The Springbok defence has to improve, it was continuously providing overlap situations from middle rucks. There is a need to work a lot harder to set the breakdown ie the defence is ready to go before the attack.

The key at international level is never to lose your width but against the BaaBaas the defence wasn’t set quickly enough and there were too many forwards behind or next to the ruck, which will lead to huge problems for the wings. There were structural weaknesses, but I expect a more experienced Springbok team to play this weekend and they will make better decisions on both attack and defence.

As the game progressed, because of this shortage of numbers in defence, Sergeal Petersen would come in and hit the second-last attacker, but he needs to stand wide of a man like Naiyaravoro and wait for the inside players to come and help, hope the numbers arrive to help get him into touch. But he’s not the first big wing the Springboks have played against and I fully expect JP Pietersen and Bryan Habana to be on the wings this weekend and they are used to playing against guys like that.

The positives the Springboks can take into the England match are that their lineout kept them in the game in the first half and they scored a great try through the drive by Pieter-Steph du Toit when the Barbarians stood off, this was a well thought-out tactic and England are bound to do the same as the BaaBaas.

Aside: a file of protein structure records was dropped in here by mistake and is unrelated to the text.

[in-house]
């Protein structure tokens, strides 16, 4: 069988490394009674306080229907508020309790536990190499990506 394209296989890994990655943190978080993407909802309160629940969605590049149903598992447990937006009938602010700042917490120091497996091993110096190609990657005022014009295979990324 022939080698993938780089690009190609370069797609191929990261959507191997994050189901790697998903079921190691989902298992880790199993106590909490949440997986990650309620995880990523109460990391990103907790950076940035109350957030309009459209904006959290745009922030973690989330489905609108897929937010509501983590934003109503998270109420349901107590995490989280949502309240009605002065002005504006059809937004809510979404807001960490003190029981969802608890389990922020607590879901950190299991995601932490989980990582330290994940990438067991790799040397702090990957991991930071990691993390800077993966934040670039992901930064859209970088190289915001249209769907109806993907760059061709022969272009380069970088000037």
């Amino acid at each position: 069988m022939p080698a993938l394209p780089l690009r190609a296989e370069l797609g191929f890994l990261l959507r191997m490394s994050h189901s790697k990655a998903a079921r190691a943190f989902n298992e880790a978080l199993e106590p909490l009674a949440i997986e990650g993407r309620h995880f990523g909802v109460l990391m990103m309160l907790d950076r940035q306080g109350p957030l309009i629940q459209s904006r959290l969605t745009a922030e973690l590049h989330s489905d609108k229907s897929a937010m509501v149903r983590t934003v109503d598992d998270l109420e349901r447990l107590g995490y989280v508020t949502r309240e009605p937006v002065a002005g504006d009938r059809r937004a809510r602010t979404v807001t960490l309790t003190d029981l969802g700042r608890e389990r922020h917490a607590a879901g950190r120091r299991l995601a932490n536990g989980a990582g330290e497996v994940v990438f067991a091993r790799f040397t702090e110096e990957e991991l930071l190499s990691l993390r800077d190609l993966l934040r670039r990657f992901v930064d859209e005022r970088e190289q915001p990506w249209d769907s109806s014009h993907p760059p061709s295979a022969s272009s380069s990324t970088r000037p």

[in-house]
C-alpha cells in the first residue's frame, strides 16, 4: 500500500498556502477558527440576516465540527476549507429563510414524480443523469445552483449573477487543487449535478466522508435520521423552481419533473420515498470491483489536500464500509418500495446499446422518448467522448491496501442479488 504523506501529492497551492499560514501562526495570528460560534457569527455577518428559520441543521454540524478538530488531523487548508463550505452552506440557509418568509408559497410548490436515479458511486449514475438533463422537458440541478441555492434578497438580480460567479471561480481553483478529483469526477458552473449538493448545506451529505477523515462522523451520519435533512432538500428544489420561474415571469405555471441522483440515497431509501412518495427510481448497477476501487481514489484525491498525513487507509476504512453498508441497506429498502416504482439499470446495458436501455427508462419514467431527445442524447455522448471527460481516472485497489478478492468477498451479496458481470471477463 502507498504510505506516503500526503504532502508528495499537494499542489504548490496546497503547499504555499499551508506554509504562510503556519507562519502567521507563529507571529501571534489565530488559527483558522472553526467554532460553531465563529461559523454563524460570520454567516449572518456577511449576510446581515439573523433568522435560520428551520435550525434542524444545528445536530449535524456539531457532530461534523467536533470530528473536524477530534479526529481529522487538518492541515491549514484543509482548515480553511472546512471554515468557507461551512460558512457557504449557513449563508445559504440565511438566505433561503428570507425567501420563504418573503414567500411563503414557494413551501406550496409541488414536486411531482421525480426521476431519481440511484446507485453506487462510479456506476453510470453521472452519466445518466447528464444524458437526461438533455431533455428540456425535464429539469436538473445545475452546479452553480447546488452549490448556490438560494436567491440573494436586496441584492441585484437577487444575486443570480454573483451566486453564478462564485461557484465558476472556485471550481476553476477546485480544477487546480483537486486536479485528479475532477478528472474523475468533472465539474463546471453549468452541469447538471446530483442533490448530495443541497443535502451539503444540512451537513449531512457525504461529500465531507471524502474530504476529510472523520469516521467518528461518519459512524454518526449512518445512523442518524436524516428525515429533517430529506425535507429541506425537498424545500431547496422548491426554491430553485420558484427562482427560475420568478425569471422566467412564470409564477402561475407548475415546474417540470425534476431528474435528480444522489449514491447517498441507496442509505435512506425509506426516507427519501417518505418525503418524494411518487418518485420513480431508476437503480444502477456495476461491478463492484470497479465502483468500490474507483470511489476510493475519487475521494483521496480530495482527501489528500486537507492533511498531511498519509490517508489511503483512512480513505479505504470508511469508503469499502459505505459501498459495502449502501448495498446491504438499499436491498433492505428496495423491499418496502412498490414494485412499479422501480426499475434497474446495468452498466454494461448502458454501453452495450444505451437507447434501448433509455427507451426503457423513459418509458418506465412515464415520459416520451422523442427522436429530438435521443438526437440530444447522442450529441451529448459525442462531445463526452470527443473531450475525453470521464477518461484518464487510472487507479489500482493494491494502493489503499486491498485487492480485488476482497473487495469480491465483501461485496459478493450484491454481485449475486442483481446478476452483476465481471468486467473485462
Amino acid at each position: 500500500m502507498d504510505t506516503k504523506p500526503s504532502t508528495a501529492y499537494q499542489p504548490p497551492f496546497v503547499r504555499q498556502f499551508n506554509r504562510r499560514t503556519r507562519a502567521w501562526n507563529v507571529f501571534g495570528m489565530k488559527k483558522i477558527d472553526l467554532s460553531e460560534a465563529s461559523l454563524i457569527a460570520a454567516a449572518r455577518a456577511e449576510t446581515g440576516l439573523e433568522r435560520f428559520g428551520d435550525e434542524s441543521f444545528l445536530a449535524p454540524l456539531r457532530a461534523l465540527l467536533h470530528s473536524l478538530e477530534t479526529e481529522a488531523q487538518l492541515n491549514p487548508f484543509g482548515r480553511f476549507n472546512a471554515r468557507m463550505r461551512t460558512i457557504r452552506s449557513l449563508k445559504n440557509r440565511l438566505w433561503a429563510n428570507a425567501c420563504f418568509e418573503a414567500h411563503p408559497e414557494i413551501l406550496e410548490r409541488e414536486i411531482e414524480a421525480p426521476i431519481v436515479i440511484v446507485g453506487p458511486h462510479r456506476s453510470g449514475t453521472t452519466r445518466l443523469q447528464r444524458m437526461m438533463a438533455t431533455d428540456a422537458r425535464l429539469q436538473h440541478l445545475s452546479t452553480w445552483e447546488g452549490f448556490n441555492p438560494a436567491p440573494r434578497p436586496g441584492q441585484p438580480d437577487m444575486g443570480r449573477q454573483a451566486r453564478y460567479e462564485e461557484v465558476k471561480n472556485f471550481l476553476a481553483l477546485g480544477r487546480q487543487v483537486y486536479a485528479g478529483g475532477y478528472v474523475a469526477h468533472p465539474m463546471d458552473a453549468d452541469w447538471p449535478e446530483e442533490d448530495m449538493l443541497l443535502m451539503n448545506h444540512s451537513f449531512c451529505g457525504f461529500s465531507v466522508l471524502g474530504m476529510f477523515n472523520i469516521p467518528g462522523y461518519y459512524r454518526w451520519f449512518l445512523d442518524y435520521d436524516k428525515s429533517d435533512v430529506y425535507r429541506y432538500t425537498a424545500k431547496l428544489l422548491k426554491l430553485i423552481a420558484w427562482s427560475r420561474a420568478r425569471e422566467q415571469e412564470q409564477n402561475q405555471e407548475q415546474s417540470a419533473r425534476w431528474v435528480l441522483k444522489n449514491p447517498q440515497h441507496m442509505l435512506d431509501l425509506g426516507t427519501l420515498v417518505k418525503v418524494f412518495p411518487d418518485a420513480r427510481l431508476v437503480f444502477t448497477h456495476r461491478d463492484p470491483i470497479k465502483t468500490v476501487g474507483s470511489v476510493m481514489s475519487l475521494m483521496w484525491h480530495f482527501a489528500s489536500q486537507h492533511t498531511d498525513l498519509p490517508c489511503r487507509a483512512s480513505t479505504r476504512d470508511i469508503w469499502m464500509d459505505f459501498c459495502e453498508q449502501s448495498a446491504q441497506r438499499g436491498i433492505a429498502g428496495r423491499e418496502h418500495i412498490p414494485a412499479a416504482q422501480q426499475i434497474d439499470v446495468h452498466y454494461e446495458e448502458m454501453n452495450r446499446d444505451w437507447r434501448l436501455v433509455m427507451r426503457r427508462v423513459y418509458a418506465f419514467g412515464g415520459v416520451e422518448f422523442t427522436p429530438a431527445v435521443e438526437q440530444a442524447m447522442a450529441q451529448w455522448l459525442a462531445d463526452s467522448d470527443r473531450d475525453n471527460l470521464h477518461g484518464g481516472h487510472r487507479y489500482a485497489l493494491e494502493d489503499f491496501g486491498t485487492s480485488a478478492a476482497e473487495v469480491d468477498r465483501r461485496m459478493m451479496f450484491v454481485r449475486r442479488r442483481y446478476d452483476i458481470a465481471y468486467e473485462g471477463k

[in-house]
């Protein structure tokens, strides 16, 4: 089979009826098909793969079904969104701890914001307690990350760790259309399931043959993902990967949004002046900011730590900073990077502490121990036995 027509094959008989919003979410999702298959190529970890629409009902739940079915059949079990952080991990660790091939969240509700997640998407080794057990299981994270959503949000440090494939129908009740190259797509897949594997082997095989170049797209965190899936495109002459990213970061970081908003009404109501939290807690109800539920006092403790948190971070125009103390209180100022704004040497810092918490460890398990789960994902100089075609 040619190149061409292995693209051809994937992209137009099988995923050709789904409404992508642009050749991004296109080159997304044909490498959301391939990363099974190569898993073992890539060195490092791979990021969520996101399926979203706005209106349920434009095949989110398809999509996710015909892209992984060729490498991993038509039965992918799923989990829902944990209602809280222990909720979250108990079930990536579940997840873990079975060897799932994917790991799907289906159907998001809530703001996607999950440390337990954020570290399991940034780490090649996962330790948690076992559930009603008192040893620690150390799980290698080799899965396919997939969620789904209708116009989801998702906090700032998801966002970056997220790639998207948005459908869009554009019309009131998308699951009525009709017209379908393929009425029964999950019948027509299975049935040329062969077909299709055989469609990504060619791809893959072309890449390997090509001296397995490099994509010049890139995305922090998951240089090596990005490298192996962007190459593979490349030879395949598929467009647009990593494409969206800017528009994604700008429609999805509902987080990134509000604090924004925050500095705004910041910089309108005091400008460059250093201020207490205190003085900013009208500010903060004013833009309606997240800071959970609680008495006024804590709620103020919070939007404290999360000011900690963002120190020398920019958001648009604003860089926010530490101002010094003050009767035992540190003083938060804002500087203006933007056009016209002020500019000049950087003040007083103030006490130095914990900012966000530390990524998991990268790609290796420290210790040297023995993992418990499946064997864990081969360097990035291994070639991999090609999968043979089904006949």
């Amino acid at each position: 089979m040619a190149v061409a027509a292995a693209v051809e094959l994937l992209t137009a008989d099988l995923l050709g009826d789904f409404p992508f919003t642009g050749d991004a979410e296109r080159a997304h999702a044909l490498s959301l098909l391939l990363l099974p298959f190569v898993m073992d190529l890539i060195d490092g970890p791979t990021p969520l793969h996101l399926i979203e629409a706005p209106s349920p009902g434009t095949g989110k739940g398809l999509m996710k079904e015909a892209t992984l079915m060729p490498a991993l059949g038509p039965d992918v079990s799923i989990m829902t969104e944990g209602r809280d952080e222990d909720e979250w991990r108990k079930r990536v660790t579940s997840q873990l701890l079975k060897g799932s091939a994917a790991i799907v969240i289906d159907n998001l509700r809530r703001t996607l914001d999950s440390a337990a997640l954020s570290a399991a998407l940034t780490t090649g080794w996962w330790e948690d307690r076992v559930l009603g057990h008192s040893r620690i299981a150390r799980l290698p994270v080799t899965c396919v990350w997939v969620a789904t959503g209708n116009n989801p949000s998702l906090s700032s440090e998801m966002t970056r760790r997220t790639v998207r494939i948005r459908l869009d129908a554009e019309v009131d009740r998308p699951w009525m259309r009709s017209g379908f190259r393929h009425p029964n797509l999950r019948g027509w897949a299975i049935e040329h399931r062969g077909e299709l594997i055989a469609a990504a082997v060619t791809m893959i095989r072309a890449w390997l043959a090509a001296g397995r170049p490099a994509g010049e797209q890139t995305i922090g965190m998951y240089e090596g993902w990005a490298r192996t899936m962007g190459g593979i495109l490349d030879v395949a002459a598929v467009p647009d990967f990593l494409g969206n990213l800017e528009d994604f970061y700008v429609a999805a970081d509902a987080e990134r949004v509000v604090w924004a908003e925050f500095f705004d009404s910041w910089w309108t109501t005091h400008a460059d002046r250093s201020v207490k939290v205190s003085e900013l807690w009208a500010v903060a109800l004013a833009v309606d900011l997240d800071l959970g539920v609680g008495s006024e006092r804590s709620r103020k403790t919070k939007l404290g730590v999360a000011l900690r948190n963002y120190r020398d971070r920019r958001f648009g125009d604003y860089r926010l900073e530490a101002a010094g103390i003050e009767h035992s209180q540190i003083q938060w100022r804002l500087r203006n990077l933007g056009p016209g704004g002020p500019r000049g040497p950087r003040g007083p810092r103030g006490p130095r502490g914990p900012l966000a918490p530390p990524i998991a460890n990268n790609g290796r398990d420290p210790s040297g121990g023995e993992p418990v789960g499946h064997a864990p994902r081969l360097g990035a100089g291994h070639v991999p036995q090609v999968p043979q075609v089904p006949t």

Rohan Janse van Rensburg was quite explosive with ball in hand and finished well, he got over the advantage line well. But he had a lot of space at Wembley which he won’t get at top international level.

Francois Venter showed good hands and support skills for his try, but it will be a difficult decision for Allister Coetzee to choose them against England because Lionel Mapoe and Damian de Allende have been his midfield for most of the year and they are settled together. Maybe he’ll pick the Lions combination of Janse van Rensburg and Mapoe because they know each other and are comfortable together.